by Dr. V Kim Kutsch
Dental floss made from silk thread first became a commercial product in 1882, and has probably been a controversial topic since that first introduction. The dental profession routinely recommends patients floss daily and dental hygienists daily instruct patients on flossing technique as a standard of care. Despite the profession’s continued efforts, self-care with dental floss has a very low adoption rate. The news media widely reported the results of a recent Associated Press examination of scientific evidence from a Freedom of Information Act request with the Human Health and Services. Upon receiving a letter from HHS acknowledging that this topic has not really been studied, the AP then examined 25 studies and found little or no scientific evidence to support flossing. So why floss?
The theory behind flossing is that tooth brushing does not reach into the interproximal region between teeth and daily flossing to disrupt the biofilm will improve the outcomes in dental caries and periodontal disease. While the theory is logical and intuitive, flossing is a difficult habit to establish, is technique sensitive and depends completely on patient adherence for any outcome. Unfortunately, the AP report was mostly right. There is little scientific evidence to support daily flossing providing any benefit.1,2 A search of Pubmed provides studies that demonstrate flossing adds little to no additional benefit to tooth brushing. One report did demonstrate a significant improvement with interdental brushing compared with flossing.3 A recent study even demonstrated improved outcomes in four patients with refractory periodontal disease when they stopped flossing.4 The evidence indicates one cannot simply brush and floss dental diseases away. So, should we all stop flossing? What is the risk versus the benefit?
Dental caries and periodontal disease are both multifactorial biofilm based diseases. They are frustrating diseases for both patients and the dental professionals treating them. Since the biofilm is one of the risk factors in both diseases, it still makes sense to disrupt that biofilm on a daily basis. While most studies demonstrate little to no evidence, there are a few that do.5 One study clearly demonstrated improved outcomes with dental caries bacteria6, while another study utilized daily professional flossing on students.7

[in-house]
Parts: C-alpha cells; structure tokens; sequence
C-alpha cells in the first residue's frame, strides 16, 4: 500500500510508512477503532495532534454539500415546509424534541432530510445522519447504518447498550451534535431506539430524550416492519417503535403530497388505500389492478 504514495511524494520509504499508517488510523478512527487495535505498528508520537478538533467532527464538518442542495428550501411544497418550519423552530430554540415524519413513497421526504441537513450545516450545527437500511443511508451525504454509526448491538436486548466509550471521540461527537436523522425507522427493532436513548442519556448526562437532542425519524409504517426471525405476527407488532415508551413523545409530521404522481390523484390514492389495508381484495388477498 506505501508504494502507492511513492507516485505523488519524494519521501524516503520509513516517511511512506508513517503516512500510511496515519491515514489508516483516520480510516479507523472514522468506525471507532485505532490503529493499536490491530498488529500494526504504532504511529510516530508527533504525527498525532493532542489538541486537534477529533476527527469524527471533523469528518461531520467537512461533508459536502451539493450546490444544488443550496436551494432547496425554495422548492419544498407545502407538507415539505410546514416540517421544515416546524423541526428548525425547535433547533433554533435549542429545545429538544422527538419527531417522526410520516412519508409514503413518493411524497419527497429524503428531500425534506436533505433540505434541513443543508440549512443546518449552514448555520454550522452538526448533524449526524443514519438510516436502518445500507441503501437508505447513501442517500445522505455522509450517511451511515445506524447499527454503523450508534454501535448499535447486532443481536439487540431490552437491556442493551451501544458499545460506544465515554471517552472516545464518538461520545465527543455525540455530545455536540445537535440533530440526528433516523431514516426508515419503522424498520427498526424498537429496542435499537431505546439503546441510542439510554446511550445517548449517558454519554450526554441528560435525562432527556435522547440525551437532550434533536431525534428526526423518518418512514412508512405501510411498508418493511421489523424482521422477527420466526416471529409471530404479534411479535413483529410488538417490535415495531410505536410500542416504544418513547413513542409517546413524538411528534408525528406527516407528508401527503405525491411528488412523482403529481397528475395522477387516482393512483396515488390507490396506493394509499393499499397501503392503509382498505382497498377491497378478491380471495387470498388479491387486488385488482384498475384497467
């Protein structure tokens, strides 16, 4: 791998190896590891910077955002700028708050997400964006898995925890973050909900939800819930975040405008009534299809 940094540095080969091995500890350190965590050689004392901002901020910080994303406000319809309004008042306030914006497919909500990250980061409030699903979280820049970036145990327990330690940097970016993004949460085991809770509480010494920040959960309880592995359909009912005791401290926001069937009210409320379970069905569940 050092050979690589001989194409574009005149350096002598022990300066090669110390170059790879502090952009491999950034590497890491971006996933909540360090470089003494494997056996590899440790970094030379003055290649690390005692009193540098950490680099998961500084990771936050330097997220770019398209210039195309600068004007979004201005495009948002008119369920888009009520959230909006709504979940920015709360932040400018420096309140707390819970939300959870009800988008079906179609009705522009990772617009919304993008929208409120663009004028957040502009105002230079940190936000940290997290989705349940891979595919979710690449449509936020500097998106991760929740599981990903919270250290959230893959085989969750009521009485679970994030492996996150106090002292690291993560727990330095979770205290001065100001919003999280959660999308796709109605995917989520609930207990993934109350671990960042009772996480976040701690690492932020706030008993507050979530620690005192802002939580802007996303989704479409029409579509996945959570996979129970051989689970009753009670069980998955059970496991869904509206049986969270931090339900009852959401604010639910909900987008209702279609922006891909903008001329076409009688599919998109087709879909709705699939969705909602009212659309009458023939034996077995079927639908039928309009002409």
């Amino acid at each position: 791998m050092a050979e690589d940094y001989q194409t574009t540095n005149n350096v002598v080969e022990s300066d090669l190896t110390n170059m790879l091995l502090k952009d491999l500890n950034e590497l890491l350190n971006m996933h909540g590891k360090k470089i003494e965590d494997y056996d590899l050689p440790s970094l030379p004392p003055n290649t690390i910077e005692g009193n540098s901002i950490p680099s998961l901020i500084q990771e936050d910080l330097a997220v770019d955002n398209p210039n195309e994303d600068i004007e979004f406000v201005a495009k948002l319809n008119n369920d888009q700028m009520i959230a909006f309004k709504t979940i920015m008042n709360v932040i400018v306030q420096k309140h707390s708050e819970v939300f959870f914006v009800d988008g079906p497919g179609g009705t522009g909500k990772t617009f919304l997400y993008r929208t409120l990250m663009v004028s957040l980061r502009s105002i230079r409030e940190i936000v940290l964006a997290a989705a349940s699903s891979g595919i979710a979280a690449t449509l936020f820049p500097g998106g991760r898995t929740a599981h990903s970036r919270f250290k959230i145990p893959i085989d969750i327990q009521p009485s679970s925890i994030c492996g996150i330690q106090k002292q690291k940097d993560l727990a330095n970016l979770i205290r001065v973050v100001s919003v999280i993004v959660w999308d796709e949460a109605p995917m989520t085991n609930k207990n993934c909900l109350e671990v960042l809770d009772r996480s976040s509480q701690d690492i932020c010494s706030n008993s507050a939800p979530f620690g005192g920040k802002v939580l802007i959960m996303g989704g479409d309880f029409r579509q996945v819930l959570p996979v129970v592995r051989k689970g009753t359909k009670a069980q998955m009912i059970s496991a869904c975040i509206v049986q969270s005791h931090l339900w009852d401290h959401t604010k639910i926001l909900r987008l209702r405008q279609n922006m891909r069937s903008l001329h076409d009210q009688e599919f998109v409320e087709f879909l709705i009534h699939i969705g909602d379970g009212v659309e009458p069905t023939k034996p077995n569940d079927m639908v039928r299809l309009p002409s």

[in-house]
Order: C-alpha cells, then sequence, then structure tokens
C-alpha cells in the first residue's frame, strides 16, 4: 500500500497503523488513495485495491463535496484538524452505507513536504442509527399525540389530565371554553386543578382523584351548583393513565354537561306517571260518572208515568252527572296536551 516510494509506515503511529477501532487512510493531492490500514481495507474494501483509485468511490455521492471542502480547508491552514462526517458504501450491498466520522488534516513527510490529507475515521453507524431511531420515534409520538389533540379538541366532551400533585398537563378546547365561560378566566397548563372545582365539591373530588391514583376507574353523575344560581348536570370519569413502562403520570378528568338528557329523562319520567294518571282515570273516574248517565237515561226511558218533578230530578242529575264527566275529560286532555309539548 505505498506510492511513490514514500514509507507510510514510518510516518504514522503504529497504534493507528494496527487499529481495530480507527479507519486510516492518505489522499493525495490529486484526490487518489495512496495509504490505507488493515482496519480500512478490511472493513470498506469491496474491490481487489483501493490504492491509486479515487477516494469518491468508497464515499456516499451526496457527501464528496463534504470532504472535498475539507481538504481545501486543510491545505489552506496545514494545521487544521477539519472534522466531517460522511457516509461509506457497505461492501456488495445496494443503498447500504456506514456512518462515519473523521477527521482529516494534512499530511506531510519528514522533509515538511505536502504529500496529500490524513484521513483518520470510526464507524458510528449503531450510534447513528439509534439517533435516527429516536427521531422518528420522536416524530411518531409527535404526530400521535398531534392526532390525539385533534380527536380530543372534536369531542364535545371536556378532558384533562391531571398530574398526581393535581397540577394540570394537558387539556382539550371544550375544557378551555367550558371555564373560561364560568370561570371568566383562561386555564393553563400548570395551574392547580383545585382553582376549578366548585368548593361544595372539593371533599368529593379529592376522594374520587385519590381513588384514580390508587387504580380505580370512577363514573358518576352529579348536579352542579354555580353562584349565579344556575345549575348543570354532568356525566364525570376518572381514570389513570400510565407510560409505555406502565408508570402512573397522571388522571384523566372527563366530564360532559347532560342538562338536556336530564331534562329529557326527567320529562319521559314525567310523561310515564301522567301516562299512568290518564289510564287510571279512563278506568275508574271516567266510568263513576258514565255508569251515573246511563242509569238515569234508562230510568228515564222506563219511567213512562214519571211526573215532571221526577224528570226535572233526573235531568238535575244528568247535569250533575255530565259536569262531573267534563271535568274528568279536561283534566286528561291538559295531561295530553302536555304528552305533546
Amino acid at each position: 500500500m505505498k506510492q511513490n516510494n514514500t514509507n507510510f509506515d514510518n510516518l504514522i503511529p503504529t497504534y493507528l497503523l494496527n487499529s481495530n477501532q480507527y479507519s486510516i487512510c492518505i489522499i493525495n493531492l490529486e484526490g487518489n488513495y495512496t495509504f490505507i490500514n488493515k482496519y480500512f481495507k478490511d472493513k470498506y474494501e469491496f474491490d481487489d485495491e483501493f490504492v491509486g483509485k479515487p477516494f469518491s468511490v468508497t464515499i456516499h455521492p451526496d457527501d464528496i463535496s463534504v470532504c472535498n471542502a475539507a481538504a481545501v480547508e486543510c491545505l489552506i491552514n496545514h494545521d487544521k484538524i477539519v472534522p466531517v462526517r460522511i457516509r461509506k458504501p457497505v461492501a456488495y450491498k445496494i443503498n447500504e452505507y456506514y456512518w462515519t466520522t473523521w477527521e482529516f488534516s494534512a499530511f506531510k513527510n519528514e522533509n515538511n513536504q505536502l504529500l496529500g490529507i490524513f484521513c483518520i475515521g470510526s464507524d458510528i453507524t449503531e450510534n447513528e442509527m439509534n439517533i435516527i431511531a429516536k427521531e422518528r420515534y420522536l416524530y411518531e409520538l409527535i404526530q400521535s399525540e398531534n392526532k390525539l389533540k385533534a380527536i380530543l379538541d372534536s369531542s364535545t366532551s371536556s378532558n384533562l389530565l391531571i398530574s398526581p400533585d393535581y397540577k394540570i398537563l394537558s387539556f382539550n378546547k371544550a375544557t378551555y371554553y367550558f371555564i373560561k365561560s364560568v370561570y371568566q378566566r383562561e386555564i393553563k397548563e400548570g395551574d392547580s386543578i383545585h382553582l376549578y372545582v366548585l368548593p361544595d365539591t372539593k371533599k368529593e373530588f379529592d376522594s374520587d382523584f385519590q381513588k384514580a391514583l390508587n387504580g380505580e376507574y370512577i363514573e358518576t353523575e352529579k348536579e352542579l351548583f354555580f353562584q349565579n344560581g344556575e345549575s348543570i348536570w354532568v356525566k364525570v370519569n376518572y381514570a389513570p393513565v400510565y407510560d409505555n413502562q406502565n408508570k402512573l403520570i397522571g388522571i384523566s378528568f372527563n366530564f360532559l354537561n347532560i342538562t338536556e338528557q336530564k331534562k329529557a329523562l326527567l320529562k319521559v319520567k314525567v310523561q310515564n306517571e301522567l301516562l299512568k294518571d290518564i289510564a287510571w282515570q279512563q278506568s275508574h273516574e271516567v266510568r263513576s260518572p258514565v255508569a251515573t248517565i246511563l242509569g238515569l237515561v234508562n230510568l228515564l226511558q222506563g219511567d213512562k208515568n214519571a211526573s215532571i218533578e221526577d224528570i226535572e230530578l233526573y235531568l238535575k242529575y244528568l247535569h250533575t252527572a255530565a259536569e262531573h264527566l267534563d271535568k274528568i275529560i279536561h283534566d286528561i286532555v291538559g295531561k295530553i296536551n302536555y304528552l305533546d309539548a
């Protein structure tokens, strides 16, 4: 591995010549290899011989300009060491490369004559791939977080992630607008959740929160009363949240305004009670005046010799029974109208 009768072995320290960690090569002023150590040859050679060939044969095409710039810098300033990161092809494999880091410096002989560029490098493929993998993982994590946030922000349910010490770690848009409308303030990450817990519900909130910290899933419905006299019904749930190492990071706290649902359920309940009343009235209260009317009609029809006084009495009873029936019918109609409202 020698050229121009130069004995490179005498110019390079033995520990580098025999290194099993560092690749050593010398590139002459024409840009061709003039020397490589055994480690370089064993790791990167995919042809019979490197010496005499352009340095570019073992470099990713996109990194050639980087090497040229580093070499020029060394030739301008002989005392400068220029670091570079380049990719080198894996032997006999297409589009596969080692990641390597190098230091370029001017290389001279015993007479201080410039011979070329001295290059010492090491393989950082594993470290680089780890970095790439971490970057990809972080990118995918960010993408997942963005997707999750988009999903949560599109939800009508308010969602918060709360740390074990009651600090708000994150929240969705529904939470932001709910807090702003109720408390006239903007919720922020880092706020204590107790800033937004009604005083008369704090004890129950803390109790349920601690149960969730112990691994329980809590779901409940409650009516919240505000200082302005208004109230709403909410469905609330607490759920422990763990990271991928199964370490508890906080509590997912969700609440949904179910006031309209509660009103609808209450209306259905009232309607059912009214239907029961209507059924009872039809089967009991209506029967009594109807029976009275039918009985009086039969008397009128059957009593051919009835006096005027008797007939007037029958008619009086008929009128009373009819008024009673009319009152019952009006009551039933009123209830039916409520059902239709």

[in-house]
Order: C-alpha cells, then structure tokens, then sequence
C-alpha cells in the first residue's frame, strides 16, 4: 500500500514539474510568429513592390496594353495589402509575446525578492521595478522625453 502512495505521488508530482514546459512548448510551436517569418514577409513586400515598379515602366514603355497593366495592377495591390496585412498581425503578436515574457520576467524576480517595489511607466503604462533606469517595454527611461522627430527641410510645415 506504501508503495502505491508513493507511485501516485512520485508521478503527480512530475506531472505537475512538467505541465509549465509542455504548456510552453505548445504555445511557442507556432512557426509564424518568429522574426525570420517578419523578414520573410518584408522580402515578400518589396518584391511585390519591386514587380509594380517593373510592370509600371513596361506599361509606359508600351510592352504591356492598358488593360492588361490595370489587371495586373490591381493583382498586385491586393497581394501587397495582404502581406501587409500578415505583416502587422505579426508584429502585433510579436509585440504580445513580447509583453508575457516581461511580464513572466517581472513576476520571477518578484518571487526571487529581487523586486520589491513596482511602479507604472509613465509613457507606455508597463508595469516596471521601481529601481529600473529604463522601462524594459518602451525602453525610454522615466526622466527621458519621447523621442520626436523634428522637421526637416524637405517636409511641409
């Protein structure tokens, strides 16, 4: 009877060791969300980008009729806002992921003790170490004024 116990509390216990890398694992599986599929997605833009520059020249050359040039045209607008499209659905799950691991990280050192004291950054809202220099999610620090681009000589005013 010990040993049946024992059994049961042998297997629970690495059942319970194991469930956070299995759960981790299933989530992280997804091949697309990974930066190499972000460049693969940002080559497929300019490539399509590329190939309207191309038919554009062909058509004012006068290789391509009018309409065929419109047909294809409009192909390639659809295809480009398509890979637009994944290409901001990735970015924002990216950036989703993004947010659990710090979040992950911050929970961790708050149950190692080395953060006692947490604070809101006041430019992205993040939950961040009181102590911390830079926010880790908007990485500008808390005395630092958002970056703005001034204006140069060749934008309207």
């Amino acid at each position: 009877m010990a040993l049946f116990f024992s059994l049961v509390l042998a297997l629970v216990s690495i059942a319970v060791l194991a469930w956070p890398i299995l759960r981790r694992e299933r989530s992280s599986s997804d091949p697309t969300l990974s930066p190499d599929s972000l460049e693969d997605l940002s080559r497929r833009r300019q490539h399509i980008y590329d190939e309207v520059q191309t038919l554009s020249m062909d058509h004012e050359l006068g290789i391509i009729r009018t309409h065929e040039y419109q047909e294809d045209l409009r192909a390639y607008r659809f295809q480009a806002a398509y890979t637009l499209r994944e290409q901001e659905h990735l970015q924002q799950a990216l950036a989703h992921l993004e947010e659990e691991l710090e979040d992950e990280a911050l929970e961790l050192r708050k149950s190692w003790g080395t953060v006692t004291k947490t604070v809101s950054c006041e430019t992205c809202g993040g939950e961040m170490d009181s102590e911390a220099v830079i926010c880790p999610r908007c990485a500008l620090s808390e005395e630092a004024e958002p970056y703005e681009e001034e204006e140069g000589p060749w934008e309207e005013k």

Recognizing that the topic needs better scientific investigation, lack of evidence at this point should not be interpreted as lack of outcome. I will still floss and I will recommend it for my patients, but only as a part of my complete approach of risk assessment based care. I will still focus on helping patients understand the causes of their diseases, and helping them establish targeted therapies to reduce their risks.
- Berchier CE, Slot DE, Haps S, Van der Weijden GA. The efficacy of dental floss in addition to a toothbrush on plaque and parameters of gingival inflammation: a systematic review. Int J dent Hyg Nov 2008. 6(4):265-79.
- Dorri M, Dunne SM, Walsh T, Schwendicke F. Micro-invasive interventions for managing proximal dental decay in primary and permanent teeth. Cochrane Database Syst Rev 2015 Nov. 5(11).
- Salzer S, Slot DE, Van der Weijden FA, Dorfer CE. Efficacy of inter-dental mechanical plaque control in managing gingivitis—a meta-review. J Clin Periodontol April 2015. 42 Suppl 16:S92-105.
- Wilder RS, Bray KS. Improving periodontal outcomes: merging clinical and behavioral science. Periodontol 2000 June 2016. 71(1):65-81.
- Chapple IL, Van der Weijden F, Doerfer C, et al. Primary prevention of periodontitis: managing gingivitis. J Clin Periodontol April 2015. 42 Suppl 16:S71-6.
- Corby PM, Biesbrock A, Bartizek A, et al. Treatment outcomes of dental flossing in twins: molecular analysis of interproximal microflora. J Periodontol. August 2008. 79(8):1426-33.
- Hujoel PP, Cunha-Cruz J, Banting DW, Loesche WJ. Dental flossing and interproximal caries: a systematic review. JDR April 2006. 85(4):298-305.